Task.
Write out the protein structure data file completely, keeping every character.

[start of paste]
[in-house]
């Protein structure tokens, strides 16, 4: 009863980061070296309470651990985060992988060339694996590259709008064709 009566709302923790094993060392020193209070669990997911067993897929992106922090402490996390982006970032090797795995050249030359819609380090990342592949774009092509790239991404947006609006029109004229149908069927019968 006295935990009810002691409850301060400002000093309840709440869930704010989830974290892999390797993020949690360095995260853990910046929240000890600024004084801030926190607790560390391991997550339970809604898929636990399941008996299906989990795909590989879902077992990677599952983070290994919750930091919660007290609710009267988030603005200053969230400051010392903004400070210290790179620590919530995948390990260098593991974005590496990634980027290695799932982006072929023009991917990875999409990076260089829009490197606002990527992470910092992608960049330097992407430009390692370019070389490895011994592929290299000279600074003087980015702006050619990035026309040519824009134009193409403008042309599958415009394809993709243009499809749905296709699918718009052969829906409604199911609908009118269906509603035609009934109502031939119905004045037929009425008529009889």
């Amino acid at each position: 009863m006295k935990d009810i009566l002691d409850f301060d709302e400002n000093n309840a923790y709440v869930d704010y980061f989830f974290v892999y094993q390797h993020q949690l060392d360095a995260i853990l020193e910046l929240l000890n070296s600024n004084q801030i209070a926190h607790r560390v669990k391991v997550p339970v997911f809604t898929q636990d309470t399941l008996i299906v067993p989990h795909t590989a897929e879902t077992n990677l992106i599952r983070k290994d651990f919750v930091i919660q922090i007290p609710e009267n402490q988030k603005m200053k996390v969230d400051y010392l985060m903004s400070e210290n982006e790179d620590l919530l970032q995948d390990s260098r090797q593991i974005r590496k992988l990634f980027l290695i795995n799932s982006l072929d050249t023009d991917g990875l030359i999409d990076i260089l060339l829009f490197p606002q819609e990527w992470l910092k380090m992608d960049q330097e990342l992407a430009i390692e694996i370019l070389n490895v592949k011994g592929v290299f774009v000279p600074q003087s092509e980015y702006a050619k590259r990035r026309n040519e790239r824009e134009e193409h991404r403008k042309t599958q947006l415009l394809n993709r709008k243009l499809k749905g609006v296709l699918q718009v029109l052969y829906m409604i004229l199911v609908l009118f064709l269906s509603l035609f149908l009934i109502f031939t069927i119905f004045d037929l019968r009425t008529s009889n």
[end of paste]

[in-house]
């Protein structure tokens, strides 16, 4: 009863980061070296309470651990985060992988060339694996590259709008064709 009566709302923790094993060392020193209070669990997911067993897929992106922090402490996390982006970032090797795995050249030359819609380090990342592949774009092509790239991404947006609006029109004229149908069927019968 006295935990009810002691409850301060400002000093309840709440869930704010989830974290892999390797993020949690360095995260853990910046929240000890600024004084801030926190607790560390391991997550339970809604898929636990399941008996299906989990795909590989879902077992990677599952983070290994919750930091919660007290609710009267988030603005200053969230400051010392903004400070210290790179620590919530995948390990260098593991974005590496990634980027290695799932982006072929023009991917990875999409990076260089829009490197606002990527992470910092992608960049330097992407430009390692370019070389490895011994592929290299000279600074003087980015702006050619990035026309040519824009134009193409403008042309599958415009394809993709243009499809749905296709699918718009052969829906409604199911609908009118269906509603035609009934109502031939119905004045037929009425008529009889």
């Amino acid at each position: 009863m006295k935990d009810i009566l002691d409850f301060d709302e400002n000093n309840a923790y709440v869930d704010y980061f989830f974290v892999y094993q390797h993020q949690l060392d360095a995260i853990l020193e910046l929240l000890n070296s600024n004084q801030i209070a926190h607790r560390v669990k391991v997550p339970v997911f809604t898929q636990d309470t399941l008996i299906v067993p989990h795909t590989a897929e879902t077992n990677l992106i599952r983070k290994d651990f919750v930091i919660q922090i007290p609710e009267n402490q988030k603005m200053k996390v969230d400051y010392l985060m903004s400070e210290n982006e790179d620590l919530l970032q995948d390990s260098r090797q593991i974005r590496k992988l990634f980027l290695i795995n799932s982006l072929d050249t023009d991917g990875l030359i999409d990076i260089l060339l829009f490197p606002q819609e990527w992470l910092k380090m992608d960049q330097e990342l992407a430009i390692e694996i370019l070389n490895v592949k011994g592929v290299f774009v000279p600074q003087s092509e980015y702006a050619k590259r990035r026309n040519e790239r824009e134009e193409h991404r403008k042309t599958q947006l415009l394809n993709r709008k243009l499809k749905g609006v296709l699918q718009v029109l052969y829906m409604i004229l199911v609908l009118f064709l269906s509603l035609f149908l009934i109502f031939t069927i119905f004045d037929l019968r009425t008529s009889n």